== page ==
These clubs are fusion-hybrids; not a crossbreeding of woods and irons as are the Taylor Made Rescues, but instead, a they are a cross between woods and wedges – just as the name implies. The company’s promotional slogan is “A marriage made in golf heaven – You may now kiss your club.” Guess what? They’re right. These sweethearts really work. When hit properly, they produce exceedingly loveable results.
Even those of us who play our irons well have enjoyed hitting the Wedgewood’s immensely. The shots soar beautifully high before nose-diving down to the target. From deep rough, the funny, rounded faces hold true with minimum deflection or twisting. Accuracy is good throughout, but only after the golfer learns to align with the rectangular logo medallion on top of the head. The high, nosed, oval faces will confuse those who do not do this. Fortunately, the logo functions as a strong alignment aid.
The one exception to the consensus opinion came from a mid handicapper who routinely hits his irons (and woods) on the thin side. He tries to pick balls clean without leaving divots. The pointed bottoms to the face made these thin hits only marginally successful for him. He found little of the pleasant feel and soaring trajectories experienced by the others. It was apparent early on the he was suited to the Wedgewood’s. Other hitters found that, along similar lines, the Wedgewood’s made better and sweeter contact from plush lies at a higher rate than they did from tight lies and hardpan.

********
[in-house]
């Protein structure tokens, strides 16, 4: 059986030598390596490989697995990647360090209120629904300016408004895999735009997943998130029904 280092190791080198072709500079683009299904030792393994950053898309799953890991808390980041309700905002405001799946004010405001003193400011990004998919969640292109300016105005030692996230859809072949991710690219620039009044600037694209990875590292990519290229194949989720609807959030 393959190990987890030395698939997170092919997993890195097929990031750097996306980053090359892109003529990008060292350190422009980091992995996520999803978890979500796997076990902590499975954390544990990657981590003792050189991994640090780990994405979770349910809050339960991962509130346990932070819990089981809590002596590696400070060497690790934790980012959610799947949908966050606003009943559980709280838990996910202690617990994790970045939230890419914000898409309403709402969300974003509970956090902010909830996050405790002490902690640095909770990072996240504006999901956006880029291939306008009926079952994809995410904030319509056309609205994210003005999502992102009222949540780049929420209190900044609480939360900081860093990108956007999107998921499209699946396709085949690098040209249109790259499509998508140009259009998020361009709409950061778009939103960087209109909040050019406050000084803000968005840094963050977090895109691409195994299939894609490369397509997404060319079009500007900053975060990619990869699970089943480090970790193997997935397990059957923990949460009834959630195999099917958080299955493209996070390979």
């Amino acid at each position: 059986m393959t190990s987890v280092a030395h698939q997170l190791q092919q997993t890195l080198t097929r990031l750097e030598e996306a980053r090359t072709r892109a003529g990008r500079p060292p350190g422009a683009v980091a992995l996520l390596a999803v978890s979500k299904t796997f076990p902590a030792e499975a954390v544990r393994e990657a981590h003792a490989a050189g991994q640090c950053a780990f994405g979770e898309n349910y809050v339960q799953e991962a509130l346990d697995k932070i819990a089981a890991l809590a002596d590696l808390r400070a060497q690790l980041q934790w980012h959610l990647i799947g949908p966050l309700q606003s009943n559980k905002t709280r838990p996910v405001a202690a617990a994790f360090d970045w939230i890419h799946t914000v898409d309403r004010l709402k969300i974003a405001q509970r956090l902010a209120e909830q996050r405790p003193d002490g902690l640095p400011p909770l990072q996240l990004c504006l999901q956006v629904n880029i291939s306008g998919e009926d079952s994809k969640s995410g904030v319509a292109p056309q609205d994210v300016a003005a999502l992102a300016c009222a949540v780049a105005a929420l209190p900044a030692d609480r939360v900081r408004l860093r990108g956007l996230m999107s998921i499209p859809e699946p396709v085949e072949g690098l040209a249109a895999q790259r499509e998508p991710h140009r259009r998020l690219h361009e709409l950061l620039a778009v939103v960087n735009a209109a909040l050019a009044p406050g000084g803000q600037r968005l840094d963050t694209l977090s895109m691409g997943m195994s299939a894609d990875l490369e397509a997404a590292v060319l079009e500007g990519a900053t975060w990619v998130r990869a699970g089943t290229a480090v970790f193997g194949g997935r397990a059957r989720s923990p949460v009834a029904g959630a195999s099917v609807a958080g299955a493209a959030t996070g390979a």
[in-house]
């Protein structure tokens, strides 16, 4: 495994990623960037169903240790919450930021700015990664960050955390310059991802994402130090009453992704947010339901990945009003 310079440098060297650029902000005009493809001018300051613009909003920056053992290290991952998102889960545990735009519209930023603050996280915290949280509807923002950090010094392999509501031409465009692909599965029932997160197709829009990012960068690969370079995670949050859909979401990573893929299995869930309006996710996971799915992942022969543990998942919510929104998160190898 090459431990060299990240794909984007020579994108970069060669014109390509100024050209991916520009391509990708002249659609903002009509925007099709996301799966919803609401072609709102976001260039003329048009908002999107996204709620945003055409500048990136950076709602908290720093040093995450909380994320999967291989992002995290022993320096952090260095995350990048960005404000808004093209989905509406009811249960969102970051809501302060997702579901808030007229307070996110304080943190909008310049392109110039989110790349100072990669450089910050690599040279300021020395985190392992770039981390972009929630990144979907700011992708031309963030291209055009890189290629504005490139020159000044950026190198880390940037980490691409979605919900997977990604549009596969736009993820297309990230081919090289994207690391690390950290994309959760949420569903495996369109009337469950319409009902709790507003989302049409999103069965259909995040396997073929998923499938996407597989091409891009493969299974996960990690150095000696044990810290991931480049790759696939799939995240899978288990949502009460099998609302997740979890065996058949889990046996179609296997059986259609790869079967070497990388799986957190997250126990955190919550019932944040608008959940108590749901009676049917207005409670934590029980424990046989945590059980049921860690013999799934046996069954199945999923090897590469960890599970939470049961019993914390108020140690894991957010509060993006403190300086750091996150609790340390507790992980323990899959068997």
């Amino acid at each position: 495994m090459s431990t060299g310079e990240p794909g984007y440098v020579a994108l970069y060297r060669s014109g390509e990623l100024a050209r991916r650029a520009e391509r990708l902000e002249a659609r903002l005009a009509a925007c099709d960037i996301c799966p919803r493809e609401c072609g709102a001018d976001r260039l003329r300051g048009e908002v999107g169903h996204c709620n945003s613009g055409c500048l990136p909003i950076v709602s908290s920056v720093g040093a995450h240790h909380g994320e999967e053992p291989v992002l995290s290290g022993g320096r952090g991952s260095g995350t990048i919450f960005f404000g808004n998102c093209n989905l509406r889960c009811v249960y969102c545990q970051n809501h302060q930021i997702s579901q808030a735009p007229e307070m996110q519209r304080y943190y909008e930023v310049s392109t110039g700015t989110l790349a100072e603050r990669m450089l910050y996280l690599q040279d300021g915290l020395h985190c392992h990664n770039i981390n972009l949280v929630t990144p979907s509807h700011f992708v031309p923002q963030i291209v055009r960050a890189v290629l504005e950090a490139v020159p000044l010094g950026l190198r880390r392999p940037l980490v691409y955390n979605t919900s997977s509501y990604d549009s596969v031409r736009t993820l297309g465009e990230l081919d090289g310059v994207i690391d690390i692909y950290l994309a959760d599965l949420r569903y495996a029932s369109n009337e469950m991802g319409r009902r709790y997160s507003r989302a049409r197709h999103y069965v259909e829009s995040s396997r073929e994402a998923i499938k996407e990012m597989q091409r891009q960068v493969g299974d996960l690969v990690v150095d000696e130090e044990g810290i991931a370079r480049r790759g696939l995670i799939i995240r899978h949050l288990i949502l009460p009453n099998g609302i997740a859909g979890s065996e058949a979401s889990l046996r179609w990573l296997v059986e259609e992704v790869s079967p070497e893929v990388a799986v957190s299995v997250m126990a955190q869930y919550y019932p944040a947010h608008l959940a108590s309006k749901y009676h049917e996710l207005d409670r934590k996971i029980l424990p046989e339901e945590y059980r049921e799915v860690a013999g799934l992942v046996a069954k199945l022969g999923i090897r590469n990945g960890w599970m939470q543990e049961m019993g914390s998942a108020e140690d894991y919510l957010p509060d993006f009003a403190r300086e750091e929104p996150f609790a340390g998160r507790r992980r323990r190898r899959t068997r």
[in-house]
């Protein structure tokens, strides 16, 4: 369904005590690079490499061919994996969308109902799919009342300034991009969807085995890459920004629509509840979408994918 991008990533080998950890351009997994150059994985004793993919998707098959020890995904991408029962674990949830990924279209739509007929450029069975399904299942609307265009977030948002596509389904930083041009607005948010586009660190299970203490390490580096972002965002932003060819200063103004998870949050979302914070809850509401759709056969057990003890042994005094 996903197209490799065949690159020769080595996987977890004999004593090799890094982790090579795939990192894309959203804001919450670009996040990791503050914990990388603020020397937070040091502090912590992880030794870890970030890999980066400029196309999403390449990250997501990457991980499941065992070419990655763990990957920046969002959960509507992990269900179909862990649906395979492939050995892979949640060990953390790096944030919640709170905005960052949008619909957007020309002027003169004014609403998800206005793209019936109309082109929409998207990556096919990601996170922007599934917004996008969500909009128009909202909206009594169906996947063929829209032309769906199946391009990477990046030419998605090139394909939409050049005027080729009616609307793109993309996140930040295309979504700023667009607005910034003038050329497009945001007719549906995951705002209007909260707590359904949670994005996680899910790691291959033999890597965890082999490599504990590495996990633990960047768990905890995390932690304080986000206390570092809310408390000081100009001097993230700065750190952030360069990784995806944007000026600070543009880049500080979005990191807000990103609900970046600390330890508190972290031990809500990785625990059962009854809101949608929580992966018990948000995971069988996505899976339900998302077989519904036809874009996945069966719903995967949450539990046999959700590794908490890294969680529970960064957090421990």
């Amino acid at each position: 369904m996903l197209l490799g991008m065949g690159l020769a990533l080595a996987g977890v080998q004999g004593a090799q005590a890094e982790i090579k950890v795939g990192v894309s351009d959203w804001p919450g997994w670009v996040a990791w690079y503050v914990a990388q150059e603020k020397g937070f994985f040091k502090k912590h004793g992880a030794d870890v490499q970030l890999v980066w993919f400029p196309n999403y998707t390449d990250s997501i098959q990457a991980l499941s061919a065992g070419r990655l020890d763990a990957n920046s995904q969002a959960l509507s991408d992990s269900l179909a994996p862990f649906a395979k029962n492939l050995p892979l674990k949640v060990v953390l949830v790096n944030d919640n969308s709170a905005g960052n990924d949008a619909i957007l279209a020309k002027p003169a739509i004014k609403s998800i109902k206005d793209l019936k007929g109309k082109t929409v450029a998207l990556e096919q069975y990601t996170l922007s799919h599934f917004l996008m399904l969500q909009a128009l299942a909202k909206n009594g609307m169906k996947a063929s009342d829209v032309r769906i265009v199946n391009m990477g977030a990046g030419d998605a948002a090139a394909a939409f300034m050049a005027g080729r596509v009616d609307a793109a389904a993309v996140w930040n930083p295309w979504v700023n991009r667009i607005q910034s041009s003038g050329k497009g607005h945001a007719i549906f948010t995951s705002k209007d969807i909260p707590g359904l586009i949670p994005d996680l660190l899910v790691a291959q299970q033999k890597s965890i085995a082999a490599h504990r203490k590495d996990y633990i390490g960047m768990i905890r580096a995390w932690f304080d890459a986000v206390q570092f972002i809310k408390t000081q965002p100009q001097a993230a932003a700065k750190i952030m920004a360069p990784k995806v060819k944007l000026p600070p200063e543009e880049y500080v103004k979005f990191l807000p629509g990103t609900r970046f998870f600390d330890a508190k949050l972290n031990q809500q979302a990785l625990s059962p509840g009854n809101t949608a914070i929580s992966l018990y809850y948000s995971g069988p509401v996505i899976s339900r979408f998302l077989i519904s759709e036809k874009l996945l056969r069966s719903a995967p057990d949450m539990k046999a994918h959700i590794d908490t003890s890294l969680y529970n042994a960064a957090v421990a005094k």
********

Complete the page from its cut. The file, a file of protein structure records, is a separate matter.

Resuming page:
Few low and mid-low handicappers are going to want to switch away from their irons, but more than a few may want to consider carrying a single Wedgewood as a “go-to” and trouble club. They are almost as easy to hit as the now popular Rescue-style fusion clubs. All but one of our testers, aged 16 to 76, have had very good results with the Wedgewood’s. Few clubs have ever produced a trajectory so ideal for approach shots. Ball marks on the green are frequent and deep. Be forewarned, though, these diggers take heavy divots thanks to the sharp, rounded nose on the leading edge. This will be a real boon for those who hit their irons thin and are unable to get enough height on their approach shots. Those who already take deep divots may be put off by this tendency to leave deep trenches behind on the fairway. If the designers had made the leading edges flatter, the Wedgewood’s would not be so effective from the rough, however.
Our only real complaint is that the entire line is comprised of just four clubs. They are designed to cover 100 – 160 yards to 140 – 200 yards depending upon player ability. Those gap ratios are too wide for those who would like to completely eliminate irons from their bags – and there are quite a few golfers who would like to do just that. Hopefully, with time, Wedgewood will add a couple more lofts to the arsenal.
Fit, finish and attractiveness are all top-notch. Big thumbs up almost all-around so far for the Wedgewood’s – but only for those who really don’t like their irons. Stronger hitters will definitely want a stiff shaft, however. Control with the regular flex stays constant only with relatively easy, smooth swings. Clubs are available through WedgewoodGolf.com and come with a 30-day, money-back, satisfaction guarantee.